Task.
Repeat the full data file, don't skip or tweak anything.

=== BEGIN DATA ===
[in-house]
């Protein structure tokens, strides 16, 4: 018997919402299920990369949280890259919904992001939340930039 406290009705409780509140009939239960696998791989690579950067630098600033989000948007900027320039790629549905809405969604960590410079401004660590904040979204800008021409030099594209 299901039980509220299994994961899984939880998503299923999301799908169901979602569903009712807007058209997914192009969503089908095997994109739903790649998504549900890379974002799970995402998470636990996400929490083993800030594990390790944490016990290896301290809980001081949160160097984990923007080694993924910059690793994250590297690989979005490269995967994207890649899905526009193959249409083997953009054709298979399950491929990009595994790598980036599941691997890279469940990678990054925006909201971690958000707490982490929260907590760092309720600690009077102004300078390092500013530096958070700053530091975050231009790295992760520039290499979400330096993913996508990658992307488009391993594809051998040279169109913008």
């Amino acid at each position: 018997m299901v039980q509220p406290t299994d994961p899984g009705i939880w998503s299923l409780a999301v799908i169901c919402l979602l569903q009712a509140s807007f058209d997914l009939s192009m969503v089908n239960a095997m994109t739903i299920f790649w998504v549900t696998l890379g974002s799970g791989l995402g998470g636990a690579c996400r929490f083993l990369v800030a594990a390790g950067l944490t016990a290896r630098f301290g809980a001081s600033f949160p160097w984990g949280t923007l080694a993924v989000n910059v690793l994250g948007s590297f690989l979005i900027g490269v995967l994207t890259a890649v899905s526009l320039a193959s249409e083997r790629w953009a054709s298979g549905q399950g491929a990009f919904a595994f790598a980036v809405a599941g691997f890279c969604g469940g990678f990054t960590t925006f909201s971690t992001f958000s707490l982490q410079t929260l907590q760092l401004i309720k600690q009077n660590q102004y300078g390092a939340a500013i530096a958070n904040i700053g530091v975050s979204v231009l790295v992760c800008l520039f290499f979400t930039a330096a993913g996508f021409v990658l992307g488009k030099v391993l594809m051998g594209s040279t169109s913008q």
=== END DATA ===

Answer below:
[in-house]
């Protein structure tokens, strides 16, 4: 018997919402299920990369949280890259919904992001939340930039 406290009705409780509140009939239960696998791989690579950067630098600033989000948007900027320039790629549905809405969604960590410079401004660590904040979204800008021409030099594209 299901039980509220299994994961899984939880998503299923999301799908169901979602569903009712807007058209997914192009969503089908095997994109739903790649998504549900890379974002799970995402998470636990996400929490083993800030594990390790944490016990290896301290809980001081949160160097984990923007080694993924910059690793994250590297690989979005490269995967994207890649899905526009193959249409083997953009054709298979399950491929990009595994790598980036599941691997890279469940990678990054925006909201971690958000707490982490929260907590760092309720600690009077102004300078390092500013530096958070700053530091975050231009790295992760520039290499979400330096993913996508990658992307488009391993594809051998040279169109913008």
């Amino acid at each position: 018997m299901v039980q509220p406290t299994d994961p899984g009705i939880w998503s299923l409780a999301v799908i169901c919402l979602l569903q009712a509140s807007f058209d997914l009939s192009m969503v089908n239960a095997m994109t739903i299920f790649w998504v549900t696998l890379g974002s799970g791989l995402g998470g636990a690579c996400r929490f083993l990369v800030a594990a390790g950067l944490t016990a290896r630098f301290g809980a001081s600033f949160p160097w984990g949280t923007l080694a993924v989000n910059v690793l994250g948007s590297f690989l979005i900027g490269v995967l994207t890259a890649v899905s526009l320039a193959s249409e083997r790629w953009a054709s298979g549905q399950g491929a990009f919904a595994f790598a980036v809405a599941g691997f890279c969604g469940g990678f990054t960590t925006f909201s971690t992001f958000s707490l982490q410079t929260l907590q760092l401004i309720k600690q009077n660590q102004y300078g390092a939340a500013i530096a958070n904040i700053g530091v975050s979204v231009l790295v992760c800008l520039f290499f979400t930039a330096a993913g996508f021409v990658l992307g488009k030099v391993l594809m051998g594209s040279t169109s913008q």